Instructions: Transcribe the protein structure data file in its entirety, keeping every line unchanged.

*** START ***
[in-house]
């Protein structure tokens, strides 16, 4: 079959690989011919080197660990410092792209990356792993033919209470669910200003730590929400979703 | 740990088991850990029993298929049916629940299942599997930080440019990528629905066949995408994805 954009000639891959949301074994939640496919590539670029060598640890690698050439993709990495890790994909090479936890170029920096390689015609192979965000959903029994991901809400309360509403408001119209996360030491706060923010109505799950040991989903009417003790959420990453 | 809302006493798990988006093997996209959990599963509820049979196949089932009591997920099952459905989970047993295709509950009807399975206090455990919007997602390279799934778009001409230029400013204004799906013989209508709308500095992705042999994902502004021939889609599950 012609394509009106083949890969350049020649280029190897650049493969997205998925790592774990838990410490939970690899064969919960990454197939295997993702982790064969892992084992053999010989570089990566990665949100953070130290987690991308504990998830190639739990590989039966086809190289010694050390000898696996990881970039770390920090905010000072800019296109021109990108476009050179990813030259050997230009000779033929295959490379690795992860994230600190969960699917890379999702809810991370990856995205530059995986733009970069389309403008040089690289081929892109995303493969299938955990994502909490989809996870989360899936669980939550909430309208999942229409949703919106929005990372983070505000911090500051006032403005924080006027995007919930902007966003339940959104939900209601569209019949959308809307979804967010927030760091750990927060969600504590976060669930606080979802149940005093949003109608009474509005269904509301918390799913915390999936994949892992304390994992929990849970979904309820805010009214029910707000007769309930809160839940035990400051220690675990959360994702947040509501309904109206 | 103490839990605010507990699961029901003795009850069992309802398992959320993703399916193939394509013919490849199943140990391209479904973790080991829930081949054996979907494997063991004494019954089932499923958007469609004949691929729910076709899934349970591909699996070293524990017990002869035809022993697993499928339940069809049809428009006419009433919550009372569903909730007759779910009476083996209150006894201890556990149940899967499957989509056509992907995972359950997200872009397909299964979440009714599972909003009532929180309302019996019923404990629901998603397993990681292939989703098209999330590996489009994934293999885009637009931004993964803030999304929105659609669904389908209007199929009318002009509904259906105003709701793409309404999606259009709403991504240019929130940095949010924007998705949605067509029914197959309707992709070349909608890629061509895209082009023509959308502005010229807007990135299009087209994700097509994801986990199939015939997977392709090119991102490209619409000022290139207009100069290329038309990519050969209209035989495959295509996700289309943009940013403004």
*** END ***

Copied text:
[in-house]
């Protein structure tokens, strides 16, 4: 079959690989011919080197660990410092792209990356792993033919209470669910200003730590929400979703 | 740990088991850990029993298929049916629940299942599997930080440019990528629905066949995408994805 954009000639891959949301074994939640496919590539670029060598640890690698050439993709990495890790994909090479936890170029920096390689015609192979965000959903029994991901809400309360509403408001119209996360030491706060923010109505799950040991989903009417003790959420990453 | 809302006493798990988006093997996209959990599963509820049979196949089932009591997920099952459905989970047993295709509950009807399975206090455990919007997602390279799934778009001409230029400013204004799906013989209508709308500095992705042999994902502004021939889609599950 012609394509009106083949890969350049020649280029190897650049493969997205998925790592774990838990410490939970690899064969919960990454197939295997993702982790064969892992084992053999010989570089990566990665949100953070130290987690991308504990998830190639739990590989039966086809190289010694050390000898696996990881970039770390920090905010000072800019296109021109990108476009050179990813030259050997230009000779033929295959490379690795992860994230600190969960699917890379999702809810991370990856995205530059995986733009970069389309403008040089690289081929892109995303493969299938955990994502909490989809996870989360899936669980939550909430309208999942229409949703919106929005990372983070505000911090500051006032403005924080006027995007919930902007966003339940959104939900209601569209019949959308809307979804967010927030760091750990927060969600504590976060669930606080979802149940005093949003109608009474509005269904509301918390799913915390999936994949892992304390994992929990849970979904309820805010009214029910707000007769309930809160839940035990400051220690675990959360994702947040509501309904109206 | 103490839990605010507990699961029901003795009850069992309802398992959320993703399916193939394509013919490849199943140990391209479904973790080991829930081949054996979907494997063991004494019954089932499923958007469609004949691929729910076709899934349970591909699996070293524990017990002869035809022993697993499928339940069809049809428009006419009433919550009372569903909730007759779910009476083996209150006894201890556990149940899967499957989509056509992907995972359950997200872009397909299964979440009714599972909003009532929180309302019996019923404990629901998603397993990681292939989703098209999330590996489009994934293999885009637009931004993964803030999304929105659609669904389908209007199929009318002009509904259906105003709701793409309404999606259009709403991504240019929130940095949010924007998705949605067509029914197959309707992709070349909608890629061509895209082009023509959308502005010229807007990135299009087209994700097509994801986990199939015939997977392709090119991102490209619409000022290139207009100069290329038309990519050969209209035989495959295509996700289309943009940013403004």